As scientists continue their exploration of the thousands of organisms that live inside our body, a new study is showing just how much one “good” bacteria can be exploited to its host’s advantage. Scientists were able to engineer this bacteria to find and attack a harmful pathogen in mice and worms, preventing and halting infections in the process.
The thousands of bacteria and fungi that live inside us are called the microbiome, and the “good” bacteria and yeast are often referred to as a probiotic. Because mice and worms are different from people — and their microbiomes are accordingly different — it’s too early to know if this lab-made bacteria will work in humans. But the study, published today in the journal Nature Communications, is a good example of how we might be able to reprogram the body’s microorganisms to precisely attack pathogens. The hope is that these genetically engineered probiotics could one day help us prevent infections, or even provide an alternative to antibiotics, which can lead to resistance in bacteria.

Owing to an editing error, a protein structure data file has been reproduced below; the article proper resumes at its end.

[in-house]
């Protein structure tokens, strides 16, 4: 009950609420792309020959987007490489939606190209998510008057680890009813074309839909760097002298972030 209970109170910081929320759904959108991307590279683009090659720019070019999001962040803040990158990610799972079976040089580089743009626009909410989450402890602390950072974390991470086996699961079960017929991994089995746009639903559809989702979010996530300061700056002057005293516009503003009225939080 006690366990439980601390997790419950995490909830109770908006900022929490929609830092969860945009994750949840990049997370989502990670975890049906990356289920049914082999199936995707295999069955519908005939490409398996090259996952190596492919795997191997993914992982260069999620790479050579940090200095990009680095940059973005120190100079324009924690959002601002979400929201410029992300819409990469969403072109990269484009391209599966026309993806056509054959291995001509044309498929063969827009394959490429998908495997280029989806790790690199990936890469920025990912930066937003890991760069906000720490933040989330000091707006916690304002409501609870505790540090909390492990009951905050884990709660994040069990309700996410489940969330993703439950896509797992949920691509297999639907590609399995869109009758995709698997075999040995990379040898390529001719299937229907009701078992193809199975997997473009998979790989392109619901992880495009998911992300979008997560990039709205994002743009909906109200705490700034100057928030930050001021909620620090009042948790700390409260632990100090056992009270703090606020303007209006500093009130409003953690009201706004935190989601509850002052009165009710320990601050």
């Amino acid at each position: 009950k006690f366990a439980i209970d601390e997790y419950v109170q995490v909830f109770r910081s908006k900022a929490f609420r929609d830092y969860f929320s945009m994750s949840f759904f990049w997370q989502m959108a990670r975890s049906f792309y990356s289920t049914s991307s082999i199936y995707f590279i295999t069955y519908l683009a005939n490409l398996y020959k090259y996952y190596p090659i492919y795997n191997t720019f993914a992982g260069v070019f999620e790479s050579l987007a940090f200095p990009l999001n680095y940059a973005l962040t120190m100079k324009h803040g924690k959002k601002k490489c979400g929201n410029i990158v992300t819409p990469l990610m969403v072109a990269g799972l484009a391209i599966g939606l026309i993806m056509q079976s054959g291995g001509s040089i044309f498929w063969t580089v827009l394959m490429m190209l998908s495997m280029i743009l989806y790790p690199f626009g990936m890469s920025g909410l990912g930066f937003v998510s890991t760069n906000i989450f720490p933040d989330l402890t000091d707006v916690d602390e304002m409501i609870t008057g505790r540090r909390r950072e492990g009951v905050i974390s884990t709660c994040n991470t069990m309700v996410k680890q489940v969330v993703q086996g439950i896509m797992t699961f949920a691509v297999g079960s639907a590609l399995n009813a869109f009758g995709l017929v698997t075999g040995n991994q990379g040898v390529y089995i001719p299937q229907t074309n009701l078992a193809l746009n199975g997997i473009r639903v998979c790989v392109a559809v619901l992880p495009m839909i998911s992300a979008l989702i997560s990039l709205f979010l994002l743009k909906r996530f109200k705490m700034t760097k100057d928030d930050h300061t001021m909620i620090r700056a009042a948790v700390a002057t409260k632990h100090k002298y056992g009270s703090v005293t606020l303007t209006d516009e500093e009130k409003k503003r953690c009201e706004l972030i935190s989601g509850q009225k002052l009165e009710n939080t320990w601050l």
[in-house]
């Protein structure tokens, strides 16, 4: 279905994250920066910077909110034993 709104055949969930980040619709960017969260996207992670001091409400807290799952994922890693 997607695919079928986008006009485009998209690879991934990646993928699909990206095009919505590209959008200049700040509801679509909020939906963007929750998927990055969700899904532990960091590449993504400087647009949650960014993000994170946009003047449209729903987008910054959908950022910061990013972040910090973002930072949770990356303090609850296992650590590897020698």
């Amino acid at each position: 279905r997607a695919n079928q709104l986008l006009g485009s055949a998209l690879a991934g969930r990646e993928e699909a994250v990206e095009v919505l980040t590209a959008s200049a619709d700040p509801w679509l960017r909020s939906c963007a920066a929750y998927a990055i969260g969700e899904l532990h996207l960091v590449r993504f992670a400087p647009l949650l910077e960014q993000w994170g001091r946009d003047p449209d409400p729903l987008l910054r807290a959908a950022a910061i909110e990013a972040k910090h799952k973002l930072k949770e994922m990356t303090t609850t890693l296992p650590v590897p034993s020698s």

“From the animal studies it appears viable,” study co-author John March, a professor in the Department of Biological and Environmental Engineering at Cornell University, writes in an email to The Verge. But “since we can’t test this in people yet, it’s tough to know how it will perform.”
Read more at: The Verge